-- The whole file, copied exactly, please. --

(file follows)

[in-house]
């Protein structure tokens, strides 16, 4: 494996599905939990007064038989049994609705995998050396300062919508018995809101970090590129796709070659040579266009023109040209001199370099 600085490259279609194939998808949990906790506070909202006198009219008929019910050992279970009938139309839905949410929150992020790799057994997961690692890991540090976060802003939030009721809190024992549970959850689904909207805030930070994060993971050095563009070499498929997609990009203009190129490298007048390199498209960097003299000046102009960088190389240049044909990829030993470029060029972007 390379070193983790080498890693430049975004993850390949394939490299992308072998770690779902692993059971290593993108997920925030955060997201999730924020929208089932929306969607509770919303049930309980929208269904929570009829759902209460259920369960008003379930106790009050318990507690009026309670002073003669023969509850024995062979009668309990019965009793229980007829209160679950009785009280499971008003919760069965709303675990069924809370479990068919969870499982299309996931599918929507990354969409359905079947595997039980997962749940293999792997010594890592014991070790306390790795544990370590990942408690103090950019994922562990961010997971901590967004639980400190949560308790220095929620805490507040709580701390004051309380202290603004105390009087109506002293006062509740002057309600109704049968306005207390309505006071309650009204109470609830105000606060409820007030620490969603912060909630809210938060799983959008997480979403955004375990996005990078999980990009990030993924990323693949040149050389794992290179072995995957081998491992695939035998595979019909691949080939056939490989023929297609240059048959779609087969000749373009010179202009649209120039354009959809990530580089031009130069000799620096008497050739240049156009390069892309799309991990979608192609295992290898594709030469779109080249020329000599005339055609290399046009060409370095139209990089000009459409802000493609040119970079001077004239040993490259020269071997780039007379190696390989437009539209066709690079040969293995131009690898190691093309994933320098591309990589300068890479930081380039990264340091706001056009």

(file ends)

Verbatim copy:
[in-house]
């Protein structure tokens, strides 16, 4: 494996599905939990007064038989049994609705995998050396300062919508018995809101970090590129796709070659040579266009023109040209001199370099 600085490259279609194939998808949990906790506070909202006198009219008929019910050992279970009938139309839905949410929150992020790799057994997961690692890991540090976060802003939030009721809190024992549970959850689904909207805030930070994060993971050095563009070499498929997609990009203009190129490298007048390199498209960097003299000046102009960088190389240049044909990829030993470029060029972007 390379070193983790080498890693430049975004993850390949394939490299992308072998770690779902692993059971290593993108997920925030955060997201999730924020929208089932929306969607509770919303049930309980929208269904929570009829759902209460259920369960008003379930106790009050318990507690009026309670002073003669023969509850024995062979009668309990019965009793229980007829209160679950009785009280499971008003919760069965709303675990069924809370479990068919969870499982299309996931599918929507990354969409359905079947595997039980997962749940293999792997010594890592014991070790306390790795544990370590990942408690103090950019994922562990961010997971901590967004639980400190949560308790220095929620805490507040709580701390004051309380202290603004105390009087109506002293006062509740002057309600109704049968306005207390309505006071309650009204109470609830105000606060409820007030620490969603912060909630809210938060799983959008997480979403955004375990996005990078999980990009990030993924990323693949040149050389794992290179072995995957081998491992695939035998595979019909691949080939056939490989023929297609240059048959779609087969000749373009010179202009649209120039354009959809990530580089031009130069000799620096008497050739240049156009390069892309799309991990979608192609295992290898594709030469779109080249020329000599005339055609290399046009060409370095139209990089000009459409802000493609040119970079001077004239040993490259020269071997780039007379190696390989437009539209066709690079040969293995131009690898190691093309994933320098591309990589300068890479930081380039990264340091706001056009």